There were several reasons for introducing the BYOM program, Egan said, starting with his not being able to tell users what they could and couldn't use. "I was losing there," he said. He also couldn't afford to accommodate their requests: "As soon as a new device came out, I was expected to have it. Everyone was unhappy." Equally important, his CFO told him the company was spending too much on telco services.

Egan's top five VMware objectives for 2012

  • Scale IT systems to support company growth.
  • Transform IT organization through cloud, mobile and social computing.
  • Deliver a $75 million IT project portfolio, 90% on schedule, within budget and with high customer satisfaction.
  • Operate IT within budget and "self-fund" IT projects through savings.
  • Attract, develop and retain world-class IT talent, and institute formal training programs.

-- C. T.

"So, what I did was give everyone the device they had and said, 'It's yours, you need to move to personal liability, and here are the guidelines for use [depending on what type of user you are],'" Egan said. He expects the BYOM program will save seven figures in telco costs this year. The money saved will be used to help fund the $75 million worth of IT projects he is expected to produce in 2012.

A $75 million IT project portfolio

Increasing revenue, reducing costs and improving customer satisfaction -- those are the guidelines Egan is following to balance his IT project portfolio in 2012. It's a lineup that -- no surprise -- includes several projects aimed at improving employee and customer experiences by making them more like consumer experiences. The projects range from simplifying the software-renewal licensing process for customers to building a new portal for customers to evaluate and buy products and obtain support. A business intelligence (BI) program also is aimed at helping employees gain a better understanding of the customer and enabling them to react quickly to customer feedback.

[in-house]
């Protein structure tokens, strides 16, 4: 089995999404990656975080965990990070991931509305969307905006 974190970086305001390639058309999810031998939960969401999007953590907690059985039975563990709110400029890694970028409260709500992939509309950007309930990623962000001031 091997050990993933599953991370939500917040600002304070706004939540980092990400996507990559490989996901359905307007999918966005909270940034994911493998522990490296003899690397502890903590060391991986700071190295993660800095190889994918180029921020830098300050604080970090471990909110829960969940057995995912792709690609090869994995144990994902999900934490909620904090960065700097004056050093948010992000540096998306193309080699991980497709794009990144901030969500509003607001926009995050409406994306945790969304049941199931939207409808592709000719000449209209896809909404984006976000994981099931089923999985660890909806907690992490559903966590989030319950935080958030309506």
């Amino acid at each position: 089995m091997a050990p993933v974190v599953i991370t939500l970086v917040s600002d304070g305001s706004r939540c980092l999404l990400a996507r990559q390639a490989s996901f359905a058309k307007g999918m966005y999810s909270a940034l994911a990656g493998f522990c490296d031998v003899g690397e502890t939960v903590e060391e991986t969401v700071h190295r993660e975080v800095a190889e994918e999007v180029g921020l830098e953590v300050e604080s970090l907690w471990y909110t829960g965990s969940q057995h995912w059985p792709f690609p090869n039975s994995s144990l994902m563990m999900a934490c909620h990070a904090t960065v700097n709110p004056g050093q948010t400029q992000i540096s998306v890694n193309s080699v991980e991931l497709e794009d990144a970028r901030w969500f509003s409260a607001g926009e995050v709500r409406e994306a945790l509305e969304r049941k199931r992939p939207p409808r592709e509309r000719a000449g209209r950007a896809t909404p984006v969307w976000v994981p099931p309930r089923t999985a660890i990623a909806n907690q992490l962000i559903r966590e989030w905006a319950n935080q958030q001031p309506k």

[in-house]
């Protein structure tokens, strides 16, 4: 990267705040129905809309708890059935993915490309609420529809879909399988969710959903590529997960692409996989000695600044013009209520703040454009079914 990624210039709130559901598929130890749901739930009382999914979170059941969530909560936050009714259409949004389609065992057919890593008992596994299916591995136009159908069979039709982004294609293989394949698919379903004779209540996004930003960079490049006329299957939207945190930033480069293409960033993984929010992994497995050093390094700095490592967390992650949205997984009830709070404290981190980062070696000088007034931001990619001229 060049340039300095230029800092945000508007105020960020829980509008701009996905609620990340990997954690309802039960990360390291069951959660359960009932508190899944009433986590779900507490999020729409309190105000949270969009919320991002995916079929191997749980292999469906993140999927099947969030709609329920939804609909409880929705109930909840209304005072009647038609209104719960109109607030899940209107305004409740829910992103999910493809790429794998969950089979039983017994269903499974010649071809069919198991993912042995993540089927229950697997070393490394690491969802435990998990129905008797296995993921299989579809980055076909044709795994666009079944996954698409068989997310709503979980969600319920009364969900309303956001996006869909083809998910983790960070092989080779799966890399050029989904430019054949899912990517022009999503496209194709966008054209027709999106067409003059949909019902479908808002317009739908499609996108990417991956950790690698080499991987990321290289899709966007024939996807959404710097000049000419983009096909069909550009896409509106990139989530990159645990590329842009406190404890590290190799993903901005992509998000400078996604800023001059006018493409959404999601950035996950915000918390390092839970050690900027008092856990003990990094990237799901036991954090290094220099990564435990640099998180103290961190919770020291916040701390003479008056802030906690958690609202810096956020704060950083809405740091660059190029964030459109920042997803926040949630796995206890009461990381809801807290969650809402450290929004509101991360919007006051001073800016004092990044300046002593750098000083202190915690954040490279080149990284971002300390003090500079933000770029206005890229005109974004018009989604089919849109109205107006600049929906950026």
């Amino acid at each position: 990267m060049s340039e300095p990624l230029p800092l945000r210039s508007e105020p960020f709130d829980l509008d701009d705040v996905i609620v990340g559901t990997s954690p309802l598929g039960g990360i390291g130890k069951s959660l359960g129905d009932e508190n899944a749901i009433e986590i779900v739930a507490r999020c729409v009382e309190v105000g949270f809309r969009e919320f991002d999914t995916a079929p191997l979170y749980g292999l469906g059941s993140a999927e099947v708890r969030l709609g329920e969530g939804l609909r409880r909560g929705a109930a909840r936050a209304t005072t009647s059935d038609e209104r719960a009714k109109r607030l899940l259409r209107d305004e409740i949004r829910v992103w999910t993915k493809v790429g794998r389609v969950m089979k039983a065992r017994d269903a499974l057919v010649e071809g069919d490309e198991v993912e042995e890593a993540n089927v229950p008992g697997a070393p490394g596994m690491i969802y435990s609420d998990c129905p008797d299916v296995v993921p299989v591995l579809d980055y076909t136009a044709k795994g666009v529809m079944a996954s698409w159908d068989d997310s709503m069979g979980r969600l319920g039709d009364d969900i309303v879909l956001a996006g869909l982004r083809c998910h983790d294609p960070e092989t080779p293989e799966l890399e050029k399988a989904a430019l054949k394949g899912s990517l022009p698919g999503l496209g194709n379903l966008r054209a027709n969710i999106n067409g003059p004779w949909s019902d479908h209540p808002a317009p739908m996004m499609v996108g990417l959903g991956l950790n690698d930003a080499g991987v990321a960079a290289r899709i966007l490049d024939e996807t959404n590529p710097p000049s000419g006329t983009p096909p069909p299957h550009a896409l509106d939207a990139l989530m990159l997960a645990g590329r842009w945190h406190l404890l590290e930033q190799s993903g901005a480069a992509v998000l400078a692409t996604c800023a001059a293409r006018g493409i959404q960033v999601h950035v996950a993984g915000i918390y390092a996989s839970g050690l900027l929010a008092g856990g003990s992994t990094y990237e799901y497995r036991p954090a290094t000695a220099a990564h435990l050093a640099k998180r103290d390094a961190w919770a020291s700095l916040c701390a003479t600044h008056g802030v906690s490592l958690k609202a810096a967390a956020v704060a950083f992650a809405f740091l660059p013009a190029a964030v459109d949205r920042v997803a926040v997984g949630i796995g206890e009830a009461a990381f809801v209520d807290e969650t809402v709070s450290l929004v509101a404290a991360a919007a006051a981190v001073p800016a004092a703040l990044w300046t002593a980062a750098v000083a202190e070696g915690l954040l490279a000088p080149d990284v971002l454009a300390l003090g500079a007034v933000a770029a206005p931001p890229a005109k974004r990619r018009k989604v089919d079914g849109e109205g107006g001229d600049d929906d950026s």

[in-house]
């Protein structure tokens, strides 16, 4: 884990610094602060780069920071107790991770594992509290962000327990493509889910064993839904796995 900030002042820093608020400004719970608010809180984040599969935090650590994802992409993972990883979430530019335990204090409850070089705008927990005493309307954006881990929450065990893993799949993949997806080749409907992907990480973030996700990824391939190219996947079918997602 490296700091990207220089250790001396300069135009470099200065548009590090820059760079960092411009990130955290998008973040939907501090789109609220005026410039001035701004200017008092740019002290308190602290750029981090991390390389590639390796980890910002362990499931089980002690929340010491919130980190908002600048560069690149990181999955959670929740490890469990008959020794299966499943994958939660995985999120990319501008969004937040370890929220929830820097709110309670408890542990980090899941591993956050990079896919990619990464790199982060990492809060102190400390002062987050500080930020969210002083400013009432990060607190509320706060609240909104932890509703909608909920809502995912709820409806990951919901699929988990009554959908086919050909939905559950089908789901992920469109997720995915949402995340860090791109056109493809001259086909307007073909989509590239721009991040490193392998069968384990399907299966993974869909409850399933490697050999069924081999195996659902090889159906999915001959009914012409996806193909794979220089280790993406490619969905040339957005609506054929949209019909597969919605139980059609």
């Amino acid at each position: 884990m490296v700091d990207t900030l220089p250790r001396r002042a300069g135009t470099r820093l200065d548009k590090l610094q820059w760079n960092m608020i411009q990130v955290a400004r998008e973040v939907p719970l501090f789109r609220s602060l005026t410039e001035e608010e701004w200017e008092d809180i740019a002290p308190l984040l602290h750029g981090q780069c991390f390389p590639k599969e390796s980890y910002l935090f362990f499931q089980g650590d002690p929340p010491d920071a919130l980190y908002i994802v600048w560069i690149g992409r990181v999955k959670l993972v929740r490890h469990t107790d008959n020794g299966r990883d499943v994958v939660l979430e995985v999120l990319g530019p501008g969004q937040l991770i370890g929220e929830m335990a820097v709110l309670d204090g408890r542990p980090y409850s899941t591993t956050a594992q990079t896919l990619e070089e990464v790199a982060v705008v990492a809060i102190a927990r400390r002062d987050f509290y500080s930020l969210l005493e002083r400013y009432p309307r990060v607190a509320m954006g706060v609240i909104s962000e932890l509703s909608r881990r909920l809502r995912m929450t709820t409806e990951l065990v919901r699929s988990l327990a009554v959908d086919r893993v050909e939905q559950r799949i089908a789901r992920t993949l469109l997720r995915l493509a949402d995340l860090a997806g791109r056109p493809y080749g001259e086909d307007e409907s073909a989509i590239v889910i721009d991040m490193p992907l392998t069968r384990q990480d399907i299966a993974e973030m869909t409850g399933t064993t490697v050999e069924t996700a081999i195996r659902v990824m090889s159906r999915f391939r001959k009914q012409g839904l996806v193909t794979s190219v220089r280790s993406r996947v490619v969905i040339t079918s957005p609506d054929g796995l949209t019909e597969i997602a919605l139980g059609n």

"Our projects are either something that's going to help sales generate more revenue or help R&D," Egan said. Examples of this are the new customer portal, a simplified licensing process, and his IT team's role as testers for research and development.

Business intelligence is another example. VMware has derived $50 million in incremental revenue and $7 million in cost savings from its BI program, with the role of IT focused squarely on meeting capacity demands. BI strategies have been set up for sales, marketing, the product team and finance, and each has been given its own data mart.

"The amount of analytics they are doing is phenomenal, and it goes beyond trusted data in ERP and CRM systems. We're also integrating unstructured data from the Web," Egan said. "It's growing so fast our team can't keep up, so our roadmap for that in the coming year is to improve that process."

As far as capacity, it doesn't hurt that VMware is 97% virtualized on the server side and that one-third of its employees use virtual desktops. Those numbers fit nicely into one of his top five objectives for this year (see sidebar): scaling IT systems to support company growth.

Another one of his top goals? Delivering 90% of the $75 million IT project portfolio on schedule. That's a tall order in terms of delivery, but Egan has a plan in place for that too. He has a governance program, jointly run by business partners and IT, that follows a streamlined software development lifecycle, or SDLC process "that is all about speed and agility."

Let us know what you think about the story; email Christina Torode, News Director.